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ABA Required Disclosures
USC Gould School of Law

We are pleased to provide the following information for prospective students in accordance with American Bar Association Standard 509.

Report Includes:

  • Admissions data
  • Tuition, fees, living costs, financial aid
  • Enrollment data and attrition/graduation rates
  • Number of full-time and part-time faculty and administrators
  • Bar passage data
  • Conditional scholarships

You can also find the following information on our website:

Qualifications for Admission to the Bar

In addition to a bar examination, there are character, fitness, and other qualifications for admission to the bar in every U.S. jurisdiction. Applicants are encouraged to determine the requirements for any jurisdiction in which they intend to seek admission by contacting the jurisdiction. Addresses for all relevant agencies are available through the National Conference of Bar Examiners. USC Gould requires applicants for admission to fully disclose responses to the following questions:

  • Have you ever been dropped, suspended, warned, placed on academic or disciplinary probation, disciplined, expelled, or requested or advised to resign from an post-secondary school, college, university, professional school, or law school?
  • Have you ever been convicted of the violation of a misdemeanor or felony, or pleaded guilty or nolo contendere to a violation of a misdemeanor or felony, whether or not the charges were dismissed, the court entered a judgement of conviction, or the court imposed a sentence?
  • Are any charges pending against you?

If the answer to any of the questions is in the affirmative, then a full written explanation must accompany the application. Candor is extremely important and appreciated by the Admissions Committee.

Applicants are encouraged to contact the Board of Bar Examiners of the state(s) in which they intend to practice, in order to secure information regarding the qualifications for admission to the practice of law, including character and fitness requirements, in that jurisdiction. Additional information can be found on website of the National Conference of Bar Examiners. For applicants interested in the practice of law in California, information can be found at the State Bar of California website.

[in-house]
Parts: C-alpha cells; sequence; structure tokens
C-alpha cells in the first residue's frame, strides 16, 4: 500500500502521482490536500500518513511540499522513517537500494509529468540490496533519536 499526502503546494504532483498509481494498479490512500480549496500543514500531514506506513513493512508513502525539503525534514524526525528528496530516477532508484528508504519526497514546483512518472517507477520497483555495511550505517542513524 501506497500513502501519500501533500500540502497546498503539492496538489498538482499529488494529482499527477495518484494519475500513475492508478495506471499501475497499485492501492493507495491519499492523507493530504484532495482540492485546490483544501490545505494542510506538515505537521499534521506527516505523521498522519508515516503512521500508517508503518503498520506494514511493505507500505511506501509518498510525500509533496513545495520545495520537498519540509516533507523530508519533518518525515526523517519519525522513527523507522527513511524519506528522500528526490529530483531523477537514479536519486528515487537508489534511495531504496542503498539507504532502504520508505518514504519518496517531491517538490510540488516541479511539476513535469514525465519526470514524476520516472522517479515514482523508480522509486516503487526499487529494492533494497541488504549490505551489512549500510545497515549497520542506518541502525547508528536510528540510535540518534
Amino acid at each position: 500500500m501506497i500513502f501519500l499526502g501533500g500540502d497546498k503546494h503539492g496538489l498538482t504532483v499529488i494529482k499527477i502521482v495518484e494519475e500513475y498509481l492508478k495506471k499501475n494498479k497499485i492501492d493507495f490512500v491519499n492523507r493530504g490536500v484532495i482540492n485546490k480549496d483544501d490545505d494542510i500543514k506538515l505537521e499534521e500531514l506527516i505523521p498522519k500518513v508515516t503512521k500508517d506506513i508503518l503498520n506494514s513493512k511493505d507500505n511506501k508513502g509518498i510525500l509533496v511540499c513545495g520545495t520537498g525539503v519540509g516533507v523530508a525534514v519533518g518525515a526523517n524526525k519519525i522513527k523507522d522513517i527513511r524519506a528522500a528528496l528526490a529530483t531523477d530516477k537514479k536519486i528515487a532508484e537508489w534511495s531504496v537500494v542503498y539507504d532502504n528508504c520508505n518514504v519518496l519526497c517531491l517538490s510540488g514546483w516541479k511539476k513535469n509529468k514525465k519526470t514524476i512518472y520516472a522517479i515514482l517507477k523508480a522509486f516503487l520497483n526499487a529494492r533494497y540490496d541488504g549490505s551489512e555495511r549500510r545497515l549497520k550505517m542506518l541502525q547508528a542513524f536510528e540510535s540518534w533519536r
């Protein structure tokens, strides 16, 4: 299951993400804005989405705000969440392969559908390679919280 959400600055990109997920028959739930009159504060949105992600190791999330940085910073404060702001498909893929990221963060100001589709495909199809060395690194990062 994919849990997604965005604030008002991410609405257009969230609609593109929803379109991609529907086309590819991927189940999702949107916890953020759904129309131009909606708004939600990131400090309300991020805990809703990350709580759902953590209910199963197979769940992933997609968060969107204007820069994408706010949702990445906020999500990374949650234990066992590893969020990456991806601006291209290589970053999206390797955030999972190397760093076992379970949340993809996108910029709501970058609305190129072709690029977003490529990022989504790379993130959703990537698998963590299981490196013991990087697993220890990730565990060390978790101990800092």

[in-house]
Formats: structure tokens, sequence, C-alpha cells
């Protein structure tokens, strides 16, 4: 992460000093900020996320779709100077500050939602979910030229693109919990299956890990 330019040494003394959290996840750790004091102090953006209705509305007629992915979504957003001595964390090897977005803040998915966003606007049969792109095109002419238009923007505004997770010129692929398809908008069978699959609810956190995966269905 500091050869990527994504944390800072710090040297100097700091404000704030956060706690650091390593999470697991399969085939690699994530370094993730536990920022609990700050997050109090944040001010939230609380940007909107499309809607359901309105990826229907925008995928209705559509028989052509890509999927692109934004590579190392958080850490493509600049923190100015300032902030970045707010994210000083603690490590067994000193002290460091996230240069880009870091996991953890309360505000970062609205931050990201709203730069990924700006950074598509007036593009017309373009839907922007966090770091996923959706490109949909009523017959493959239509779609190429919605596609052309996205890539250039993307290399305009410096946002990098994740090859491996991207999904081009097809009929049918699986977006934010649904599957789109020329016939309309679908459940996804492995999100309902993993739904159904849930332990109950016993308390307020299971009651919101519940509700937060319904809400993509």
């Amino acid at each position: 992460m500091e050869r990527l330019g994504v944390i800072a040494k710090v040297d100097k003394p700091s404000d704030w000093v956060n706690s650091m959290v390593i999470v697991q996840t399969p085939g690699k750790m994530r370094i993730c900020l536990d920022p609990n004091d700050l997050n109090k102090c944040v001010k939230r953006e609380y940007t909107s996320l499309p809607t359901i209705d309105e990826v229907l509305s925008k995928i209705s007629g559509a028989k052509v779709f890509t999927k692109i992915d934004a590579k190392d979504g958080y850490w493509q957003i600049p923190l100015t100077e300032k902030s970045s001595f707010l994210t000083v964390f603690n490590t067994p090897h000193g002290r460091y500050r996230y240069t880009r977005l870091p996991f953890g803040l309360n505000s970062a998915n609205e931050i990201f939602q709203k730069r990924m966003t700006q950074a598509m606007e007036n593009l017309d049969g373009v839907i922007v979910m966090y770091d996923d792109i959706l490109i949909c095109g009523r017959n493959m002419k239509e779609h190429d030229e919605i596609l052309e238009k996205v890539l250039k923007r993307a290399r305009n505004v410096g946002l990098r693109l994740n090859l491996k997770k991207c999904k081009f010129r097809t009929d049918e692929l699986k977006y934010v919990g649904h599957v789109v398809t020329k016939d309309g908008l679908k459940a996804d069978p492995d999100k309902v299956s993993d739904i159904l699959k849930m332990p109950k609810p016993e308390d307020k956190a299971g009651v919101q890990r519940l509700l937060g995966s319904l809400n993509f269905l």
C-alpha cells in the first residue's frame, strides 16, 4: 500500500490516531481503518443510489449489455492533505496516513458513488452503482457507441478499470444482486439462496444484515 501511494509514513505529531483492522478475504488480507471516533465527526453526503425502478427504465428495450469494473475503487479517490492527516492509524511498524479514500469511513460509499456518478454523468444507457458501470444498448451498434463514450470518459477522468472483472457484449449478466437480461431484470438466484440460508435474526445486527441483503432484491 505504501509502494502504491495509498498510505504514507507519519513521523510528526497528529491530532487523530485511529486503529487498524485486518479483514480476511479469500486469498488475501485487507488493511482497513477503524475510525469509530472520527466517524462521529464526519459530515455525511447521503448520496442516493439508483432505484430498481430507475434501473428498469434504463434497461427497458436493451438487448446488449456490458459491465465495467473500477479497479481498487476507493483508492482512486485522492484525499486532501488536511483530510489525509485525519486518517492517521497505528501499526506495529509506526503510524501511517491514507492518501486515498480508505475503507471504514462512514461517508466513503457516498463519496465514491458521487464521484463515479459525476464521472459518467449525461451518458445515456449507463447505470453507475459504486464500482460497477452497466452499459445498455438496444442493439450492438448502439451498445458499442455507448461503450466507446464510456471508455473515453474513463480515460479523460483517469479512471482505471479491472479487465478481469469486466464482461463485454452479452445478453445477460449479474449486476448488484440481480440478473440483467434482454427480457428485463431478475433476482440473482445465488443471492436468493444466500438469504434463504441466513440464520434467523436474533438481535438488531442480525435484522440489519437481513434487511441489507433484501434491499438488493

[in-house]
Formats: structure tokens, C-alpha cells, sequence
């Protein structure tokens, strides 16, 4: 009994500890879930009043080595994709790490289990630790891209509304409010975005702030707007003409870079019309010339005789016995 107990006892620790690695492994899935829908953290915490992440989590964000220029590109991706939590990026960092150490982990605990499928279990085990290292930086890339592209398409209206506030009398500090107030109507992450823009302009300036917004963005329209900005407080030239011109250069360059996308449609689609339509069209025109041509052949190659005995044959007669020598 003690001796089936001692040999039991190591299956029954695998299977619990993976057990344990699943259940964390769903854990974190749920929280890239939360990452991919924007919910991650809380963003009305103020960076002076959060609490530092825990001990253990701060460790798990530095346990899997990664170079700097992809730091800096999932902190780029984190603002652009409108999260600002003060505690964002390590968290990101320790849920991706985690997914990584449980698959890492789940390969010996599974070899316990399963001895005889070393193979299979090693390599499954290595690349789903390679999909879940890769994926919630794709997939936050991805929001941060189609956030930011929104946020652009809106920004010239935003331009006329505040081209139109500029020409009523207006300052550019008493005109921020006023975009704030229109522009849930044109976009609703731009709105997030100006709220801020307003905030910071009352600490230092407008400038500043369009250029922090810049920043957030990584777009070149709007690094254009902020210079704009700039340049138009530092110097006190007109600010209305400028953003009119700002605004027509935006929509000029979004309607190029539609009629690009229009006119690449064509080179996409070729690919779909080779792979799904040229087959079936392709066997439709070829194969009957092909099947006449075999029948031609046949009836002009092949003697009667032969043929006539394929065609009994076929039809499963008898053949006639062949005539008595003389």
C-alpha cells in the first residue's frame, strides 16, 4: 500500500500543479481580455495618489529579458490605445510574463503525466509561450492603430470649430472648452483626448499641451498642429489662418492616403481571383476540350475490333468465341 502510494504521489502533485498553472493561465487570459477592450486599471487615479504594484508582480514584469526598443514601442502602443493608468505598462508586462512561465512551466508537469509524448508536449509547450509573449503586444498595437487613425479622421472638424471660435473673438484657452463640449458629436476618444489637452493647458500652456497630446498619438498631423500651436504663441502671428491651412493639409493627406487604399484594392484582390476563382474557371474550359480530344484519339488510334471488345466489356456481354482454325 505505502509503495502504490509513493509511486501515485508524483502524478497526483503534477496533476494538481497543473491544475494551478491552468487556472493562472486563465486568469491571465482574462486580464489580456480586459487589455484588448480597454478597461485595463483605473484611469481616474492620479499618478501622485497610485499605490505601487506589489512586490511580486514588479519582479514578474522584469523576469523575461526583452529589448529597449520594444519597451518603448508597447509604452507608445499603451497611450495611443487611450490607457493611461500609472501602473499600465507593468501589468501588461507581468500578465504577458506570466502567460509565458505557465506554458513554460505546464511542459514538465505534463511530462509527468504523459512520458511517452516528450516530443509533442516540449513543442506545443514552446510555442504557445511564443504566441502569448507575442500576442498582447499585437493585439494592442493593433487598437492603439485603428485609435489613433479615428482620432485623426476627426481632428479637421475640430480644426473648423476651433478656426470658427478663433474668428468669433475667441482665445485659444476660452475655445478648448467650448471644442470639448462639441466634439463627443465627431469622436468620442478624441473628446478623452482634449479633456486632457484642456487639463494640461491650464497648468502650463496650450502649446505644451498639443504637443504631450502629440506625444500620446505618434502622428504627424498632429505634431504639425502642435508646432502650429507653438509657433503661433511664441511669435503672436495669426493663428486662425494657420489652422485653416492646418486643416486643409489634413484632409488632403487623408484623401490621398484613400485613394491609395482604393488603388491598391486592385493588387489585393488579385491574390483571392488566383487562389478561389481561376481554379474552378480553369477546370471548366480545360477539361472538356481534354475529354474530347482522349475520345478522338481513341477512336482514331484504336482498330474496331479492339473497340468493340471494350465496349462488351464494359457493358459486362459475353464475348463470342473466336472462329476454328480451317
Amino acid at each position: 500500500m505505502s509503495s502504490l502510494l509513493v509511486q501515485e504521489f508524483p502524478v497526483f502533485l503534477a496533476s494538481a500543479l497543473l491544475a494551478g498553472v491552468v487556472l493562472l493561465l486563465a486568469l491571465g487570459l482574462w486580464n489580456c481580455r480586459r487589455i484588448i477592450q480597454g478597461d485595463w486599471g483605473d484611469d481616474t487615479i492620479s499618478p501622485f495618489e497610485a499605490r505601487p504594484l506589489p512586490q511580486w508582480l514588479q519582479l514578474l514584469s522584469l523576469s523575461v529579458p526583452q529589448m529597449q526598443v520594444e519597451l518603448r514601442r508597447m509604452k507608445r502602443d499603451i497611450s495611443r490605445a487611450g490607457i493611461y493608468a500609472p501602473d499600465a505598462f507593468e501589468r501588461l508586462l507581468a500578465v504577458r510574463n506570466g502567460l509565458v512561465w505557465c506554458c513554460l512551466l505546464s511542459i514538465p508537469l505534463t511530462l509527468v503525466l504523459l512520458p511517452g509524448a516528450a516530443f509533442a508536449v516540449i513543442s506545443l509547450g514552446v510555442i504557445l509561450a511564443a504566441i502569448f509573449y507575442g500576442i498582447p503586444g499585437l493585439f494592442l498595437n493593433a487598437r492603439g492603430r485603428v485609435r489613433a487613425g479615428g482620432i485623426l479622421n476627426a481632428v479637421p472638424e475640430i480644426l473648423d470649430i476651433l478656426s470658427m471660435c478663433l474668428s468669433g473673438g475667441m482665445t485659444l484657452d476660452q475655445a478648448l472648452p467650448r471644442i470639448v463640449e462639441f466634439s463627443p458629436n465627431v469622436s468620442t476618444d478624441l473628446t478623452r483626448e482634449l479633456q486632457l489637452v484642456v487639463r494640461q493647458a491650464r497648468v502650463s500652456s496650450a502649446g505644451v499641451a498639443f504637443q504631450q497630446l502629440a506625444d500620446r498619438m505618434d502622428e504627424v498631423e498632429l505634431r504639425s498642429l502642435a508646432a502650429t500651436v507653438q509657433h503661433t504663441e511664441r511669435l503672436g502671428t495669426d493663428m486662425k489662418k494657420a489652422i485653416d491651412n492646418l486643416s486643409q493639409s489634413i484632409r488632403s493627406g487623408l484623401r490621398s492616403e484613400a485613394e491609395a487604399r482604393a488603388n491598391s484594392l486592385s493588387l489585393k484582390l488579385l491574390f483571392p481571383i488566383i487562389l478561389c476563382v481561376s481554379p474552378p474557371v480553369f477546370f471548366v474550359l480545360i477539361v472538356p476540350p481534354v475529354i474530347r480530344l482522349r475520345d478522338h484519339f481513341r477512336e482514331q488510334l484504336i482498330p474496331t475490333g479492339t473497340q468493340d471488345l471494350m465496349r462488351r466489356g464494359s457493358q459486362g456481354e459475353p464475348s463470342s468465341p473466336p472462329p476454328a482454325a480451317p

Transfer Policy and Awarding of Credit

Students who are enrolled in schools that are approved by the American Bar Association may apply for admission as transfer students. We do not consider applicants from law schools that are not approved by the American Bar Association. In addition, the following general guidelines apply:

  • Applicants must be in good standing and eligible to continue at their current law school, and must have completed the entire first year of full-time study (or the equivalent of the first year if taken on a part-time basis)
  • To be eligible to apply as a transfer student, applicants should have a weighted overall average which places them in the upper 20% of their first-year class.
  • Applicants must have earned a bachelor's degree prior to the beginning the study of law. (Evidence of a bachelor's degree will be required for each student who enrolls.)
  • Advanced standing credit will not be granted for more than 30 semester units. This means that students having completed two years of law school are not eligible to apply as a transfer student; however, such students may apply to visit for the third year. Credits toward the USC J.D. may not be given for all courses taken elsewhere. Transfer students must complete a minimum of 58 units of credit at USC Law to obtain a USC J.D. Transfer students are not eligible to take courses outside of USC Law for credit; nor may transfer students participate in dual-degree programs. The USC Law grade point average will be computed only on the work taken at USC. Transfer students must meet all graduation requirements.
  • Transfer coursework is accepted on a credit only basis. This means that transfer students will not be eligible to qualify for Order of the Coif. However, transfer students remain eligible for a myriad of other programs (including OCI, Law Review, other journals and moot court, among others).
  • Course work completed during the first-year of study at an ABA-approved law school will usually be applied as transfer credit at USC Law. Transfer students admitted to USC Law will not need to repeat any required first year courses already completed at their prior law schools. Most admitted transfer students must complete Constitutional Law I and Legal Profession at USC Law during their first year as transfer students if they have not already completed these classes at their prior law school.


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